Pathogens Training Prepared Cedars-Sinai for COVID-19
Cedars-Sinai was as prepared as it could be for COVID-19 because staff participated in a federal training program focused on special pathogens.
Cedars-Sinai is one of 10 hospital systems in the U.S. that have been designated as National Emerging Special Pathogens Training and Education Centers. The U.S. Department of Health and Human Services and U.S. Centers for Disease Control and Prevention established this program in 2015 to prepare clinicians to care for patients with severe infectious diseases such as Ebola.
A paper recently published in the journal Health Security and co-led by Cedars-Sinai investigators describes the efforts these hospitals took prior to the pandemic that helped them respond to COVID-19.
"Many of the clinicians who treated the first COVID-19 patients at Cedars-Sinai had been undergoing regular special pathogens training," said Jonathan D. Grein, MD, first author of the paper as well as director of hospital epidemiology and instructor of Medicine at Cedars-Sinai.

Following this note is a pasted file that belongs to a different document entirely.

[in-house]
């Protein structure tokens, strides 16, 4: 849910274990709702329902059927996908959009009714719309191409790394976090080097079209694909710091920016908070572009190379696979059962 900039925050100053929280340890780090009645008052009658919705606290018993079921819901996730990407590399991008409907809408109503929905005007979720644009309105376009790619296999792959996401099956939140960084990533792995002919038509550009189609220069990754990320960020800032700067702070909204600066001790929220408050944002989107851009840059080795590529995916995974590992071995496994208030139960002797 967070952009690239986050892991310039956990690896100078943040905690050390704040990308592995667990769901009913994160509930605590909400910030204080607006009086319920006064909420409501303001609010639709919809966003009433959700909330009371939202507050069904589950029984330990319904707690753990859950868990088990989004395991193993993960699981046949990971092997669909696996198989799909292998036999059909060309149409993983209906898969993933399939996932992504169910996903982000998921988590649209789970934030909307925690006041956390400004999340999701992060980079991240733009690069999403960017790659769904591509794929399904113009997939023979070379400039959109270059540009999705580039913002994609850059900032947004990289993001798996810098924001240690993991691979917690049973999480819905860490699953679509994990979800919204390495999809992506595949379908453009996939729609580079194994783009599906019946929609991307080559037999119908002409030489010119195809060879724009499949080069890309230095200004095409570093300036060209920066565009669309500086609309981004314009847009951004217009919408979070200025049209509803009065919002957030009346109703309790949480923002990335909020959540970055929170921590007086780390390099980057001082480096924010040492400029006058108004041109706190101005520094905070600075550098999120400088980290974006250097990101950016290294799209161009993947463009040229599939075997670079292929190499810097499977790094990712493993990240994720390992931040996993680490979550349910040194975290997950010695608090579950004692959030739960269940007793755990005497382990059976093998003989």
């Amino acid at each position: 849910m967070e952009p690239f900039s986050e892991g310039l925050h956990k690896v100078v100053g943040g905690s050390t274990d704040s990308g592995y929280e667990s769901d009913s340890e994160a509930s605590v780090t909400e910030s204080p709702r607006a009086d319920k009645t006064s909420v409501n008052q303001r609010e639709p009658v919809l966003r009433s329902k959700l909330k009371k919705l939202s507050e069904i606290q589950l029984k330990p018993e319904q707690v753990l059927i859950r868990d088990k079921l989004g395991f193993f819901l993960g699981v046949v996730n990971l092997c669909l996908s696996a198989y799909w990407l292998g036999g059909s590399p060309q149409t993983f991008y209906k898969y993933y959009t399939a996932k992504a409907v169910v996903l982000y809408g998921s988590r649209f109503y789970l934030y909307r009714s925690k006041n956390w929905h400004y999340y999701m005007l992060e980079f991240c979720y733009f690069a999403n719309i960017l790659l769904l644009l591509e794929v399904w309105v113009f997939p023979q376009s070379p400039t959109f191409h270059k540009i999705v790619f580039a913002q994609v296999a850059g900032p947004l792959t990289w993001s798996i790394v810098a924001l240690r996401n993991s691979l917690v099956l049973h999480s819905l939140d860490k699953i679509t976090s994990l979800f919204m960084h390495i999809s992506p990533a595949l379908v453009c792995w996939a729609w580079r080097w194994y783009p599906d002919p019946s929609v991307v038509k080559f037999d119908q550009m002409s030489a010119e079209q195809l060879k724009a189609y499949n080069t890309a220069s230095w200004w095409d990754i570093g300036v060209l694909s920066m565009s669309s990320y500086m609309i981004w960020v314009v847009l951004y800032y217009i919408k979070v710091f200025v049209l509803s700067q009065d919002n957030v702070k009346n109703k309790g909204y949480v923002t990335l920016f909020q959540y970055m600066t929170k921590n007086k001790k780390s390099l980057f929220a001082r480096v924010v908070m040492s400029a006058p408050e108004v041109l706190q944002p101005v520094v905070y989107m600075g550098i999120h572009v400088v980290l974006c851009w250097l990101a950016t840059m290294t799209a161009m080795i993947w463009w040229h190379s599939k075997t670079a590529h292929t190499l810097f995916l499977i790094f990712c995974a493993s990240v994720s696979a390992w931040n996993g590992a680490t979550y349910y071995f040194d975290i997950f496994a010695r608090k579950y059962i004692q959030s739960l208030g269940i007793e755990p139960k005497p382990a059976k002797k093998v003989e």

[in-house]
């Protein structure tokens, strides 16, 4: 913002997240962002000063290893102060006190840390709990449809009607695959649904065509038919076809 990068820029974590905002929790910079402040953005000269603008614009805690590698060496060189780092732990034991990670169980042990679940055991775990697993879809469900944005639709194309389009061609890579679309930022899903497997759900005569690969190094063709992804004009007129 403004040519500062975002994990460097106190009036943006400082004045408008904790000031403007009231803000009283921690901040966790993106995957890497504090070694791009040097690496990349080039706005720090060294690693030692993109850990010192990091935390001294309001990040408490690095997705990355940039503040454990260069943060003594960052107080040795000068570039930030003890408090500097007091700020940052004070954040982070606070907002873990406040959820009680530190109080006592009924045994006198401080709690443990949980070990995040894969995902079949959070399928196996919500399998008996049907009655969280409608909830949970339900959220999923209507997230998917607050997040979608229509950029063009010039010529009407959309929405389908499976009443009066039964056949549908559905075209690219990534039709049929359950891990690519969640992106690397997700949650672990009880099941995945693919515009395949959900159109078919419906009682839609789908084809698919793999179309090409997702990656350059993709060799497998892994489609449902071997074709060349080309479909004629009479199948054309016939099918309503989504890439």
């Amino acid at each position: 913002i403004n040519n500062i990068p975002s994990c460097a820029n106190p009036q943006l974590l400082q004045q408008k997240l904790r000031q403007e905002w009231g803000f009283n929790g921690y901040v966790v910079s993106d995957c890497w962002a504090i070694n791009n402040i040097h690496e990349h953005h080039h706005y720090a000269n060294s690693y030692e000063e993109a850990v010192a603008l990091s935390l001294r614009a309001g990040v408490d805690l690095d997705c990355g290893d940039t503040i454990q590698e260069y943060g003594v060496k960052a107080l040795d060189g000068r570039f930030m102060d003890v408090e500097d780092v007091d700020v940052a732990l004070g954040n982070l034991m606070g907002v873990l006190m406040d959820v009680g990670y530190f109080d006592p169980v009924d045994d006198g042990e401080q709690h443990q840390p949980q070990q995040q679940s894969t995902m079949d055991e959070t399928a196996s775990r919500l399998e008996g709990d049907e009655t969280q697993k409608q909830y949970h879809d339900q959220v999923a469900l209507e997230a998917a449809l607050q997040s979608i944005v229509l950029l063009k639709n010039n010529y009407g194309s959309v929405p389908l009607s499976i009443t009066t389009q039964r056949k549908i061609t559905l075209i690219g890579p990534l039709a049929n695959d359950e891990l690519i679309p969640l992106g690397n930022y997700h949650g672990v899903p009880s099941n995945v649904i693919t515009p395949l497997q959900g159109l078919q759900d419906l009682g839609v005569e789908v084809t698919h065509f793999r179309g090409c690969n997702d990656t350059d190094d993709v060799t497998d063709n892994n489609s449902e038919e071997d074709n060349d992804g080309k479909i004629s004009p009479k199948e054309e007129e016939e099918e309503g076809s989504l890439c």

Cedars-Sinai created a Special Pathogens Response Team in 2016 and continues to provide quarterly trainings. Doctors, nurses and other clinicians learn in a simulated lab with lifelike mannequins serving as patients. They're taught how to put on and remove personal protective equipment (PPE), how to isolate patients and how to prevent the spread of infectious agents. They also perform simulated intubations, central line placements and ultrasonography—all while wearing Ebola-level PPE, which is more extensive than what is typically used in a hospital and includes fluid-impermeable coveralls and head coverings.
In April 2019, the team hosted a Special Pathogens Symposium where experts who were involved with SARS-CoV-1, MERS-CoV and other outbreaks shared their knowledge. More than 100 clinicians from the region attended.
The preparation helped when COVID-19 hit and the Special Pathogens leadership team was able to train more than 1,200 Cedars-Sinai healthcare workers. Cedars-Sinai also shared COVID-19 best practices with other hospitals in the region.
"It really helped to calm anxiety because we had doctors and nurses who had trained to manage Ebola patients who served as ambassadors to COVID units," Grein said. "They already felt very comfortable with their PPE and the protocols we had in place."
The program, which typically involves about 50 clinicians, is currently adapting its approach to prepare to care for patients with monkeypox.
"The success of this program demonstrates the need to provide continuous special pathogen training to clinicians," said Jennifer Garland, PhD, RN-BC, co-author of the paper and Special Pathogens Program manager. "We need to be prepared not only for other COVID-19 variants but also for the next infectious disease outbreak."